Here’s a quick translation from military to civilian lingo: you say management, we say leadership. In the military we teach that leadership is the art of influencing people to do things they may not normally want to do: “Like show up to work on time?” I said that and the crowd chuckled as most people are somewhat familiar with the consequences of being late in the military. But leadership, as I said, is about influence not simply barking like a Drill Instructor. The bellicose Sgt glaring and yelling at everyone within sight and hearing is another misconception employers may have. Military leadership is not all done at the top of our lungs. If it were I think I would have burst a blood vessel by now. Positive influence, mentoring, and setting the example are all part of leading others.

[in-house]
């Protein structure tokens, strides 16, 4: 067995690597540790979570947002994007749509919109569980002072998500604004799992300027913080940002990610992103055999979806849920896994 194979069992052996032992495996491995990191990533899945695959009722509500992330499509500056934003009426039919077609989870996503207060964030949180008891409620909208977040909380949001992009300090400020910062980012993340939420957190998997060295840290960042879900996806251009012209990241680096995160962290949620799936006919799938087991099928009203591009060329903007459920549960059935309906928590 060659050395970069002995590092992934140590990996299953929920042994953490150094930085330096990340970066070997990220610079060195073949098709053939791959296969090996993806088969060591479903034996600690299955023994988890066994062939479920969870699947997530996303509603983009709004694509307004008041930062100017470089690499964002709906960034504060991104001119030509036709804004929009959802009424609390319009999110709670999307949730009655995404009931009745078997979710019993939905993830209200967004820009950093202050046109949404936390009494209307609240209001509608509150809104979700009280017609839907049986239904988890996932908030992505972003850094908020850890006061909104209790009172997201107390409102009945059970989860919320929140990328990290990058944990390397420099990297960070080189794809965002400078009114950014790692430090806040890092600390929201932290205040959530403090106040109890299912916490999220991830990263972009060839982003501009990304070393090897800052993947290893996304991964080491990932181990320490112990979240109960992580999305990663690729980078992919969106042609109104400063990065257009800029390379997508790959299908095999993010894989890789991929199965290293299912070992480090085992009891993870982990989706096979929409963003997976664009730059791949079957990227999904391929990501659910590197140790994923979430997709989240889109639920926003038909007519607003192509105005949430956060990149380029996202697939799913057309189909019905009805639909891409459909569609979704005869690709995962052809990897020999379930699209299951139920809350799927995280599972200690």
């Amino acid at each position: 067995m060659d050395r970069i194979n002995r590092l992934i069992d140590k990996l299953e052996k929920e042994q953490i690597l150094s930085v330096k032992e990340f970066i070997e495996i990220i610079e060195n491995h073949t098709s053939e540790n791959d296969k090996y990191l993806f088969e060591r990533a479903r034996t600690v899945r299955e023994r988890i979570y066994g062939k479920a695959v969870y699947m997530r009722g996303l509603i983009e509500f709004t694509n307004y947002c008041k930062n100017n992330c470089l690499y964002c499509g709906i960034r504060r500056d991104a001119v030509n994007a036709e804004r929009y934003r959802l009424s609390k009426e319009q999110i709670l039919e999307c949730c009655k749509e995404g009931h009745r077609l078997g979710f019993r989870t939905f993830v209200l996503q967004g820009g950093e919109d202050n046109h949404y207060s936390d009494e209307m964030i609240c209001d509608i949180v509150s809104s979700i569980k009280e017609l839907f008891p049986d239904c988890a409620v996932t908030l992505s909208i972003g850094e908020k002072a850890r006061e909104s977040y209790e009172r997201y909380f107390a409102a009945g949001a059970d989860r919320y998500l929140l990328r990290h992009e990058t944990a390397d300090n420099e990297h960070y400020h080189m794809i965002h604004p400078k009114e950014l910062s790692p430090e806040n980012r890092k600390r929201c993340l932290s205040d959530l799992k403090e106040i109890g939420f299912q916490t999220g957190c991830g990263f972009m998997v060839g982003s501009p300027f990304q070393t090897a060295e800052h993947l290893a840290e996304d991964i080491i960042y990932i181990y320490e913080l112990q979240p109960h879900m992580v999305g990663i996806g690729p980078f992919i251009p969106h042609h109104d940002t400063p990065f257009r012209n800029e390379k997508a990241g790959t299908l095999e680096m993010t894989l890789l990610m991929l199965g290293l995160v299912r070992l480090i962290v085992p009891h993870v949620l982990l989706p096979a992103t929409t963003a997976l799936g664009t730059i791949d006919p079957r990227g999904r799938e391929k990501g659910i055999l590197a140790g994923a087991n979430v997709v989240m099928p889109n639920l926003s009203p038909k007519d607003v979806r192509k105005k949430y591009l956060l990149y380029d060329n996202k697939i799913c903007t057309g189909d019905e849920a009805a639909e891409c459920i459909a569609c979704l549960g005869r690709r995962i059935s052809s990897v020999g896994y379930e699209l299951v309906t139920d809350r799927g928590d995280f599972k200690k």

All in all I’d say many veterans don’t always successfully translate military lingo and experience into something civilians can understand. It’s one of the reasons why they need to attend transition classes before they ship out. If you’re in the military reading this I advise you attend these classes a year before you PCS. Sign up now.
More than half of the employers also expressed concerns about post-traumatic stress and instability after deployments.